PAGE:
Underfunded state pensions are a vexing problem that even the brightest minds at the Milken Institute Global Conference can't solve.
State governments nationwide have fallen behind in saving for employee retirements. The average public pension is 77% funded today, down from 96.8% in 2002, according to David Villa, chief investment officer of the Wisconsin Investment Board.
And as a panel of speakers at the conference pointed out, it's easier for politicians to make promises to government workers (a.k.a. voters) than to squirrel away money that won't be needed until the lawmakers have long since departed office.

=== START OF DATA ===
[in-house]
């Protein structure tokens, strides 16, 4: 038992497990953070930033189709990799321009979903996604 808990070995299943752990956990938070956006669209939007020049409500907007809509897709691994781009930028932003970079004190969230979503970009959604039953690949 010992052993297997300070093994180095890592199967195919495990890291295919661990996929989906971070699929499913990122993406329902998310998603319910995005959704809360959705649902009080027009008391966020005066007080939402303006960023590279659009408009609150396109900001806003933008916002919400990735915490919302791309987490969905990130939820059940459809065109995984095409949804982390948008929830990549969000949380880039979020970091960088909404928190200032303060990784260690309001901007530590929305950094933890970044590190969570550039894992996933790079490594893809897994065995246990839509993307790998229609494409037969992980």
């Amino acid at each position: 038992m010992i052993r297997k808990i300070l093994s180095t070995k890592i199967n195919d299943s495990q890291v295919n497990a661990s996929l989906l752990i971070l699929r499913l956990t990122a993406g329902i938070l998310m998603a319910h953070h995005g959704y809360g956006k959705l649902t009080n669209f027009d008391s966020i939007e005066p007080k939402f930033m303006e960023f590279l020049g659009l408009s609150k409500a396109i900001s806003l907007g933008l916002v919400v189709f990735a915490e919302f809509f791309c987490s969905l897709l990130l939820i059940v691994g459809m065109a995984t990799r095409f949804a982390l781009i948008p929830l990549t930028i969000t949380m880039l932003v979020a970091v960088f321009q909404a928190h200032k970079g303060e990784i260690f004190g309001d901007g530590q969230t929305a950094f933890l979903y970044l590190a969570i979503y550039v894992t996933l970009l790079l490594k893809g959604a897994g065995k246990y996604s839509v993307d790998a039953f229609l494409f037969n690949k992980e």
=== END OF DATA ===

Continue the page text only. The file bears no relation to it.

Politicians often believe the problem can be solved if it's far in the future.
"There is a tendency that if you have a long enough time horizon, you can always manage through this," said Jeffrey Brown, a finance professor at the University of Illinois.
But underfunding is hitting staggering levels in many states, leaving politicians with three basic choices: Cut employee benefits, significantly improve investment returns, or boost government contributions, which may entail raising taxes.
"For [pension] plans to work, you've got to fund them," Brown said, summing up the dilemma.
States are legally required to meet the obligations they have promised workers, so they're going to have to come up with the money.
"Somebody has to be on the hook for retirement benefits for the American public," Brian Pellegrino, chief investment officer at United Parcel Service.